Since bursting onto the national scene in 1989 with his celebrated documentary Roger & Me, Michael Moore has gone from being that goofy overweight filmmaker in tennis shoes and a baseball cap to being the resolute voice of the common American. His battles with the powers-that-be have cast him as a modern-day Frank Capra.
In the third Harry Potter movie based on J. K. Rowling’s wondrous series of children’s novels, filmmaker Alfonso Cuarón takes the wheel from Chris Columbus, who steered both of the earlier pictures. It would be hard to think of a director with finer credentials for the job.
Even in Maine’s rain and fog I catch them, often in pairs, or waiting, patient, perched on a scarcely bending twig of our aged forsythia, then working the window box petunias till the coast seems clear, while I hover, motionless, on the shadowed porch, hungry for still another glimpse of ruby throat and emerald layered coat, the delicate dip of beak in cup, the tilted head, the blur of wings, that sudden flash of movement— now-you-see-me-now-you-don’t. Whatever it may be in me— some wandered/wondered child— that makes me watch and wait, this late, the daily hours to catch their, almost holy, visitations, I’m grateful for it, mindful too of one who, every once in a long while, still hovers back there just beyond, behind the nearest edge of solitude, or prayer, or even glimpses of the tiniest of birds.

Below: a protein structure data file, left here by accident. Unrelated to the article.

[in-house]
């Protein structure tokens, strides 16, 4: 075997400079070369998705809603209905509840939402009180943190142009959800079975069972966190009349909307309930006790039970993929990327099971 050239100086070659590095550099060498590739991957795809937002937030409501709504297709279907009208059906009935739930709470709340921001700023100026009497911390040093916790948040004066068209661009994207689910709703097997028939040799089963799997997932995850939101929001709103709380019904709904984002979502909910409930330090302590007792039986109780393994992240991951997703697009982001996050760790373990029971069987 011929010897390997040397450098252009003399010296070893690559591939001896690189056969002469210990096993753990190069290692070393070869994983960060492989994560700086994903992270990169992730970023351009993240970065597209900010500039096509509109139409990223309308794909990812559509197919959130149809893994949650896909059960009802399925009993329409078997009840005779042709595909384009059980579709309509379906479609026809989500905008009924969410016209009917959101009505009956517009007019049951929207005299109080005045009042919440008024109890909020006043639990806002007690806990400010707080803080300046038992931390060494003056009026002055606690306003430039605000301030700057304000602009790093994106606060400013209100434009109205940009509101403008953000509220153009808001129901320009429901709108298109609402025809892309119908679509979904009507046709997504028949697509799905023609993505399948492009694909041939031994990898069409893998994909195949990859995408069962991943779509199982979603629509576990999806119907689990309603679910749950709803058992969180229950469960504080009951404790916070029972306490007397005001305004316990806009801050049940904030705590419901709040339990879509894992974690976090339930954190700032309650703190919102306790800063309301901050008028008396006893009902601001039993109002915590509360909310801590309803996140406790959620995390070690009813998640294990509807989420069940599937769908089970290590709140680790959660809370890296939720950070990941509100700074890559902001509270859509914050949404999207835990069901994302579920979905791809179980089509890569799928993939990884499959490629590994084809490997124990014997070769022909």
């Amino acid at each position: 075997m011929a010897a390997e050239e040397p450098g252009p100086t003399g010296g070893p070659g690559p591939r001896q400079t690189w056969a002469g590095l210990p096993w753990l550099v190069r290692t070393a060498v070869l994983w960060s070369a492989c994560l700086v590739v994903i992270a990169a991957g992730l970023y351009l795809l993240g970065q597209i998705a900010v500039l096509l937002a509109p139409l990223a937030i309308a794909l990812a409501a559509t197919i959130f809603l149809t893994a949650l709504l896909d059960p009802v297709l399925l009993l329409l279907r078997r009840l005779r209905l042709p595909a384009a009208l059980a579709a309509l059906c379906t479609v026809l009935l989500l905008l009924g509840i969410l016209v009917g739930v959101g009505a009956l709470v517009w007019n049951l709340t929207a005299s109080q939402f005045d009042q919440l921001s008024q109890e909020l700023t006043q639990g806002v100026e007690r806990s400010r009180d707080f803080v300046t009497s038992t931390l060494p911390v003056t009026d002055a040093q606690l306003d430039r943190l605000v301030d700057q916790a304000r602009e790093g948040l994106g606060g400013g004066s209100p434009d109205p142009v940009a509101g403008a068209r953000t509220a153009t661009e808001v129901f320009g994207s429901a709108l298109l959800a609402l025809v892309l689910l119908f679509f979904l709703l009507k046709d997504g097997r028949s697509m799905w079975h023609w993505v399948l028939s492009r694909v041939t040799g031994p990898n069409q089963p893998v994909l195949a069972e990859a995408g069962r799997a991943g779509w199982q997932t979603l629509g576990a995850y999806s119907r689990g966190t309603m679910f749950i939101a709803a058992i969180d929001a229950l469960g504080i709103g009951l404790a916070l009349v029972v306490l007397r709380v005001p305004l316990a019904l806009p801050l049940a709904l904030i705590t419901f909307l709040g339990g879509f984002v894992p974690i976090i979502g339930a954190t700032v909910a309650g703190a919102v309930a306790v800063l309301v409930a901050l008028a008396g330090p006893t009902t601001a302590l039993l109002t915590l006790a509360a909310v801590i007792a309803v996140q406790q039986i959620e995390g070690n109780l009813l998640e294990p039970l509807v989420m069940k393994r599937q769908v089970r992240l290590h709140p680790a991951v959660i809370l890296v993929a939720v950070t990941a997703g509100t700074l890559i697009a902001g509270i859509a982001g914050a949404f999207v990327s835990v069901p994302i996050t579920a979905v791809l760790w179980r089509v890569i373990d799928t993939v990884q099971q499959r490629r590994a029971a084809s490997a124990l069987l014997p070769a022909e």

No one understood my nightly need to be reassured I’d wake up again the next day. Eyes closed, I saw no sheep but the tufts of pampas grass looming silver like a solitary path. The scroll hung above me, a verse in five and seven, its flowing hand thin and illegible—I still knew it was about our life not lasting very long. How is it that adults were okay with such a prospect? In July, bamboo blades rustled against paper cranes and prayer strips; I wondered how I’d made the cut, when I wasn’t a boy my father wanted, wasn’t a koi princess my mother said would magically turn her tail into a pair of legs. I looked for the fabled rabbits on the moon, a family of them taking turns to pound rice into pearly cakes along their dark, elliptical orbit.
A copy of the Bay Psalm Book, the first book published in America, will be auctioned off by Sotheby’s and is expected to bring between $15 and $30 million, making it the most expensive book ever sold. One of two copies owned by Old South Church in Boston, it is one of only 11 remaining copies published. The proceeds will be used to help replenish Old South’s endowment once $7 million of it is used for deferred maintenance. The church historian resigned over the congregation’s decision to sell one of its treasures, but the rest of the congregation overwhelmingly supported the decision (New York Times, November 15).